When and How to Respond to an Emergency If You’re CPR Certified

Don't skip the training for fear of being sued

Every year, at least 350,000 people go into cardiac arrest outside of a hospital setting. Of those, around 90% do not survive. Knowing how to do cardiopulmonary resuscitation (CPR) and having the confidence to administer it saves lives. In fact, an estimated 45% of people who go into cardiac arrest will survive because a bystander gave them CPR.

Being trained and certified to perform CPR is one thing, but doing so without fear or hesitation is another. Addressing any reluctance you have before a situation arises may help you stay safe while saving someone's life.

First-aider practicing chest compressions on CPR dummy
SCIENCE PHOTO LIBRARY / Getty Images

What Does It Mean to Be Certified?

There are a variety of CPR certifications that you can earn online or in a classroom setting. Both the American Heart Association (AHA) and the Red Cross offer courses that are designed to help participants recognize and respond to cardiac emergencies. These certifications are generally valid in any state for two years.

The modules you take will depend on your certification. For example, if you are a first responder or a daycare provider, your training may be contextualized to fit your field. There are also courses for the general public and people whose employer requires them to get certified to meet Occupational Safety and Health Administration (OSHA) regulations.

Whichever course you choose, expect to learn more than the technical aspects of administering CPR.

Training will likely touch on:

  • The ins and outs of Good Samaritan laws and how they can protect you from legal liability if you choose to provide care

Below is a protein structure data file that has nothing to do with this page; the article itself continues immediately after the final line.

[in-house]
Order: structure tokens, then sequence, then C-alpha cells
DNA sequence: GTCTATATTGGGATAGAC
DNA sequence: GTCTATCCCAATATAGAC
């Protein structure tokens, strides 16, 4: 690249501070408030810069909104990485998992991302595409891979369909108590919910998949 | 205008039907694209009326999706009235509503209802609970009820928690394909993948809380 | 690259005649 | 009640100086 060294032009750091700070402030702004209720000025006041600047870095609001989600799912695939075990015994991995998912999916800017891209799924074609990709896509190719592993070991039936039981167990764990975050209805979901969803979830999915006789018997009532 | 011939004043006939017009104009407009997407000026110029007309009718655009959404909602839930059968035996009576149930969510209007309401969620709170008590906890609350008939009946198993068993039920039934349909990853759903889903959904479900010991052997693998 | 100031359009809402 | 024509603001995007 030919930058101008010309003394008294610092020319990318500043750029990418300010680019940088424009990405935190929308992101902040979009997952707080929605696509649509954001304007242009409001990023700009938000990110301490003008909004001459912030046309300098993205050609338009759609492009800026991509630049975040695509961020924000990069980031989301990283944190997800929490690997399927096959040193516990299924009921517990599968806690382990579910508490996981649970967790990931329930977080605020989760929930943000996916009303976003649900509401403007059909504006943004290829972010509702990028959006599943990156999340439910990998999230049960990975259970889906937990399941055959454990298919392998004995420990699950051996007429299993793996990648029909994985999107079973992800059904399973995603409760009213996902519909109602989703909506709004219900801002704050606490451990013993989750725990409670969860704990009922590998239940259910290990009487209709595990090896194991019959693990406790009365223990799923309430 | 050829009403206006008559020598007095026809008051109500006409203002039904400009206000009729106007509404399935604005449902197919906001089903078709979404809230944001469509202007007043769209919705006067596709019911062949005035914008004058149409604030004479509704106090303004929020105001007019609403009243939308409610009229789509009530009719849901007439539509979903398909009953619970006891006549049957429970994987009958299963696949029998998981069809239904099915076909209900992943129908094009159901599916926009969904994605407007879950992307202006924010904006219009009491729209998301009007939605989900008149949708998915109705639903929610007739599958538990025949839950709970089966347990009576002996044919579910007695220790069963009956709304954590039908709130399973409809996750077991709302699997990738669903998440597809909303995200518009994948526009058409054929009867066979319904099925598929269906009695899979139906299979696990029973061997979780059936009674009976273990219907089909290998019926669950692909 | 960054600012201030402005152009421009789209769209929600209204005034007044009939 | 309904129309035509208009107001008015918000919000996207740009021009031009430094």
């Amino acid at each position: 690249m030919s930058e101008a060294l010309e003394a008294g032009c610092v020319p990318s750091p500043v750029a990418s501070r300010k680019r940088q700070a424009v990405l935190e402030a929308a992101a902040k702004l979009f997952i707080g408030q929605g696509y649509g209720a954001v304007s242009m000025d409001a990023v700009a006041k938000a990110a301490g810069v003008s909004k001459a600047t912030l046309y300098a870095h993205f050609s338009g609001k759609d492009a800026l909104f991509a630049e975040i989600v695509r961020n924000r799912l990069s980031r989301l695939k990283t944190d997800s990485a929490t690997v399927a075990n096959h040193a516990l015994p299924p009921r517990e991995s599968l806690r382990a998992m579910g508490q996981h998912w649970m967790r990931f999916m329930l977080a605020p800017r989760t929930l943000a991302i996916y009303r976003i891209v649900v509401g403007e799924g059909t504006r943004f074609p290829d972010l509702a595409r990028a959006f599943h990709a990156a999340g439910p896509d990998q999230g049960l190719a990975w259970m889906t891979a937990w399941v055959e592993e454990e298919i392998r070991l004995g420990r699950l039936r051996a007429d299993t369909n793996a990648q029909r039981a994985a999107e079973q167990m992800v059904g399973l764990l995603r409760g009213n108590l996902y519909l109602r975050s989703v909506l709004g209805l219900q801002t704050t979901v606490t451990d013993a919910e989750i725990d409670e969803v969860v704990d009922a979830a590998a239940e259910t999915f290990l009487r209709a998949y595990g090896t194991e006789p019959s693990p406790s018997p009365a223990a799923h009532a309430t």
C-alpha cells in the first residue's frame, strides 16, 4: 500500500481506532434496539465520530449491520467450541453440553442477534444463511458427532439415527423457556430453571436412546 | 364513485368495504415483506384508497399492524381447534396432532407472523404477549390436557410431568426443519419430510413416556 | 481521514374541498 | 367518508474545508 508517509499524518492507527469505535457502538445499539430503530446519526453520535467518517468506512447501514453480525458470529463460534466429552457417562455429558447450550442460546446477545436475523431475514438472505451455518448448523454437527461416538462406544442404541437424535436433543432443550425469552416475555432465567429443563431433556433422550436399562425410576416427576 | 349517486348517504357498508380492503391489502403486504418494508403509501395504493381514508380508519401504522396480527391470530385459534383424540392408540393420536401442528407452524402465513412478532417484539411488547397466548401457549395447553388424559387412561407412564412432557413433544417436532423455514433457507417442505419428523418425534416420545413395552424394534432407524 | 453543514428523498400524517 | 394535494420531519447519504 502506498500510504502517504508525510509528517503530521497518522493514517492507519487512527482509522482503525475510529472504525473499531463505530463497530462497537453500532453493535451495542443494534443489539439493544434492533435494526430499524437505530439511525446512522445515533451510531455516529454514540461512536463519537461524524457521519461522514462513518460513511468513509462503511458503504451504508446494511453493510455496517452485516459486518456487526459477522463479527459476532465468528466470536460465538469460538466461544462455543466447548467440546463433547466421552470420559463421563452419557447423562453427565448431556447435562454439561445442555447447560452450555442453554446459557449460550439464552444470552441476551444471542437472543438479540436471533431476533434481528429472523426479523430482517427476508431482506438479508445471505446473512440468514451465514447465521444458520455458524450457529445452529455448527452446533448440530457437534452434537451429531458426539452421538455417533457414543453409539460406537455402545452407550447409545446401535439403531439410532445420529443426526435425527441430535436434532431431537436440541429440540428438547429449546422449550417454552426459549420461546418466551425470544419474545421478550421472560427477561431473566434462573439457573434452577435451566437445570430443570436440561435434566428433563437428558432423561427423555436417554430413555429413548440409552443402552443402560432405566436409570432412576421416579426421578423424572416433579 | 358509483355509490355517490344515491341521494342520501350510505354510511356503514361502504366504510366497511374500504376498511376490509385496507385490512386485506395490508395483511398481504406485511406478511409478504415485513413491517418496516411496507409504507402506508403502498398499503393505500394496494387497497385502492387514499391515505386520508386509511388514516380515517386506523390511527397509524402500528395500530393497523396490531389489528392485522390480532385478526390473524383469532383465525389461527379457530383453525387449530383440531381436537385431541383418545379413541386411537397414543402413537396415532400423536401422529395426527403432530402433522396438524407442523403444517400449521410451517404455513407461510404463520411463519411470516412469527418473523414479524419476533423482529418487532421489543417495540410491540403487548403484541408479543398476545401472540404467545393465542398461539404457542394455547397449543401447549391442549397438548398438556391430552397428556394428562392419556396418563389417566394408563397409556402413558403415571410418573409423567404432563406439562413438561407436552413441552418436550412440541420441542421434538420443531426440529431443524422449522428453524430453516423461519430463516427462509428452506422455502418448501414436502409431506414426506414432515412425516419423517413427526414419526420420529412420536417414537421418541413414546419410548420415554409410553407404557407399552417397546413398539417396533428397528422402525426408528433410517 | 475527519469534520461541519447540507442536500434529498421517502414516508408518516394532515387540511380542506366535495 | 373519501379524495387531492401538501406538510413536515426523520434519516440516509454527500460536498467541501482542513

• How to identify the difference between expressed consent and implied consent
  • What you need to know to reduce the risk of disease transmission when administering CPR

Whether your course is self-directed or guided by an instructor, you will typically need to complete a sequence of training modules and hands-on simulations. You will then be tested with an in-person demonstration of your skills, and possibly a written exam.

Most CPR certifications are valid for two years, but according to the American Red Cross Scientific Advisory Council, only 50% of people can pass a CPR skills test one year after earning their certification. Keep your skills sharp by renewing your certification often.

Do You Have to Perform CPR?

Rescuers who are part of an organized ambulance agency, fire department, law enforcement organization, or rescue squad have what is known as a duty to act and are usually bound to provide help.

Vermont's Good Samaritan law requires rescuers to help in the case of an emergency, and those who do not help face a fine of $100. Training of any sort is not mentioned in Vermont law. In other words: Being trained does not require that you help, but you might want to help so you can save a person's life.